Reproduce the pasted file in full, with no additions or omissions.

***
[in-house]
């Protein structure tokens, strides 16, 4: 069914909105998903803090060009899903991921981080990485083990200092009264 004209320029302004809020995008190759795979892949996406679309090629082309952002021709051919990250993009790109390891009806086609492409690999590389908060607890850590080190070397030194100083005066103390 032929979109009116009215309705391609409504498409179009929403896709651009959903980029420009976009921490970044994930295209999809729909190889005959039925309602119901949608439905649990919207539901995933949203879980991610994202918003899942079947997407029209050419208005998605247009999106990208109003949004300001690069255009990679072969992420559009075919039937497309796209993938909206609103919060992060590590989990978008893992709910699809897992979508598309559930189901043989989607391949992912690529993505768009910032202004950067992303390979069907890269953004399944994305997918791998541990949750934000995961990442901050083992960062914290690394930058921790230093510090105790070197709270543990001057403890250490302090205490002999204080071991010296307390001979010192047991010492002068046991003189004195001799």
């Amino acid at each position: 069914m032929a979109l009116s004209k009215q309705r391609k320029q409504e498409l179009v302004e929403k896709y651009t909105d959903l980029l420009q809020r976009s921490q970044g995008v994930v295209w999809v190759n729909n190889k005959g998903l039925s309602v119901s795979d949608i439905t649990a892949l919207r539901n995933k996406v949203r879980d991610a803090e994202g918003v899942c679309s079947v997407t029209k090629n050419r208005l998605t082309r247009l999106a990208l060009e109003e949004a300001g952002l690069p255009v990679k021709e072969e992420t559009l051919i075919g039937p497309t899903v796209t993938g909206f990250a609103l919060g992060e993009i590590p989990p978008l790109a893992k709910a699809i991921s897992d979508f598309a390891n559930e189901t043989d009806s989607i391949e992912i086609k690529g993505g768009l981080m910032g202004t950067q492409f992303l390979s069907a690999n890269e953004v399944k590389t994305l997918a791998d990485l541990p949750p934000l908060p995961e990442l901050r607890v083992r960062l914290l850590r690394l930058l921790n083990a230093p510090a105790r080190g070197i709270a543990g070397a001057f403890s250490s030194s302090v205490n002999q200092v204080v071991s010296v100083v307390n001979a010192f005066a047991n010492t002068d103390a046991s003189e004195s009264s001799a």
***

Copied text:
[in-house]
């Protein structure tokens, strides 16, 4: 069914909105998903803090060009899903991921981080990485083990200092009264 004209320029302004809020995008190759795979892949996406679309090629082309952002021709051919990250993009790109390891009806086609492409690999590389908060607890850590080190070397030194100083005066103390 032929979109009116009215309705391609409504498409179009929403896709651009959903980029420009976009921490970044994930295209999809729909190889005959039925309602119901949608439905649990919207539901995933949203879980991610994202918003899942079947997407029209050419208005998605247009999106990208109003949004300001690069255009990679072969992420559009075919039937497309796209993938909206609103919060992060590590989990978008893992709910699809897992979508598309559930189901043989989607391949992912690529993505768009910032202004950067992303390979069907890269953004399944994305997918791998541990949750934000995961990442901050083992960062914290690394930058921790230093510090105790070197709270543990001057403890250490302090205490002999204080071991010296307390001979010192047991010492002068046991003189004195001799």
């Amino acid at each position: 069914m032929a979109l009116s004209k009215q309705r391609k320029q409504e498409l179009v302004e929403k896709y651009t909105d959903l980029l420009q809020r976009s921490q970044g995008v994930v295209w999809v190759n729909n190889k005959g998903l039925s309602v119901s795979d949608i439905t649990a892949l919207r539901n995933k996406v949203r879980d991610a803090e994202g918003v899942c679309s079947v997407t029209k090629n050419r208005l998605t082309r247009l999106a990208l060009e109003e949004a300001g952002l690069p255009v990679k021709e072969e992420t559009l051919i075919g039937p497309t899903v796209t993938g909206f990250a609103l919060g992060e993009i590590p989990p978008l790109a893992k709910a699809i991921s897992d979508f598309a390891n559930e189901t043989d009806s989607i391949e992912i086609k690529g993505g768009l981080m910032g202004t950067q492409f992303l390979s069907a690999n890269e953004v399944k590389t994305l997918a791998d990485l541990p949750p934000l908060p995961e990442l901050r607890v083992r960062l914290l850590r690394l930058l921790n083990a230093p510090a105790r080190g070197i709270a543990g070397a001057f403890s250490s030194s302090v205490n002999q200092v204080v071991s010296v100083v307390n001979a010192f005066a047991n010492t002068d103390a046991s003189e004195s009264s001799a």